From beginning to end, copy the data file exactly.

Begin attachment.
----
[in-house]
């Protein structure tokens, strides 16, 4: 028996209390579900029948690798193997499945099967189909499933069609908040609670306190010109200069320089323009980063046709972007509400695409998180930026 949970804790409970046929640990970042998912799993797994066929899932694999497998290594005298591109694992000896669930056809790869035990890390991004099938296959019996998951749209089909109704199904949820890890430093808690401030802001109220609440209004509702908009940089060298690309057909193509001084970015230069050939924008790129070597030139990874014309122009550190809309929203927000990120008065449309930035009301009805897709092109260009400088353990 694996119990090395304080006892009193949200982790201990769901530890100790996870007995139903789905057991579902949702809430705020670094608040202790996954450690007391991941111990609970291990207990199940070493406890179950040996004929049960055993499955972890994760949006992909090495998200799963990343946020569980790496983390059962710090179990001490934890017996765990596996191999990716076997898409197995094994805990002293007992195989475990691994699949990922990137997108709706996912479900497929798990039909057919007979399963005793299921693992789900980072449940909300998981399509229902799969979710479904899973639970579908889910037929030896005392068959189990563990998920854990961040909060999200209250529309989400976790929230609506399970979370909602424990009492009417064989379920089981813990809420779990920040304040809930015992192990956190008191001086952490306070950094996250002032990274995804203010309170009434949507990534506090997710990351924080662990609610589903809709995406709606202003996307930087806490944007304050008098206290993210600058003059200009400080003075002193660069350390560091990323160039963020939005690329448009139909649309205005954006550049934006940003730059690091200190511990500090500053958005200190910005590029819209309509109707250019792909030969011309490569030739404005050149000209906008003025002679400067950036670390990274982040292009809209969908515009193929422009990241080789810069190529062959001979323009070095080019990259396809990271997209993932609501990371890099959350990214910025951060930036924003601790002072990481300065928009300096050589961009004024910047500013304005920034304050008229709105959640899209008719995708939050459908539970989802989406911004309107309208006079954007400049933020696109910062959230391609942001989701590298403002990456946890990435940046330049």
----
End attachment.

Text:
[in-house]
């Protein structure tokens, strides 16, 4: 028996209390579900029948690798193997499945099967189909499933069609908040609670306190010109200069320089323009980063046709972007509400695409998180930026 949970804790409970046929640990970042998912799993797994066929899932694999497998290594005298591109694992000896669930056809790869035990890390991004099938296959019996998951749209089909109704199904949820890890430093808690401030802001109220609440209004509702908009940089060298690309057909193509001084970015230069050939924008790129070597030139990874014309122009550190809309929203927000990120008065449309930035009301009805897709092109260009400088353990 694996119990090395304080006892009193949200982790201990769901530890100790996870007995139903789905057991579902949702809430705020670094608040202790996954450690007391991941111990609970291990207990199940070493406890179950040996004929049960055993499955972890994760949006992909090495998200799963990343946020569980790496983390059962710090179990001490934890017996765990596996191999990716076997898409197995094994805990002293007992195989475990691994699949990922990137997108709706996912479900497929798990039909057919007979399963005793299921693992789900980072449940909300998981399509229902799969979710479904899973639970579908889910037929030896005392068959189990563990998920854990961040909060999200209250529309989400976790929230609506399970979370909602424990009492009417064989379920089981813990809420779990920040304040809930015992192990956190008191001086952490306070950094996250002032990274995804203010309170009434949507990534506090997710990351924080662990609610589903809709995406709606202003996307930087806490944007304050008098206290993210600058003059200009400080003075002193660069350390560091990323160039963020939005690329448009139909649309205005954006550049934006940003730059690091200190511990500090500053958005200190910005590029819209309509109707250019792909030969011309490569030739404005050149000209906008003025002679400067950036670390990274982040292009809209969908515009193929422009990241080789810069190529062959001979323009070095080019990259396809990271997209993932609501990371890099959350990214910025951060930036924003601790002072990481300065928009300096050589961009004024910047500013304005920034304050008229709105959640899209008719995708939050459908539970989802989406911004309107309208006079954007400049933020696109910062959230391609942001989701590298403002990456946890990435940046330049």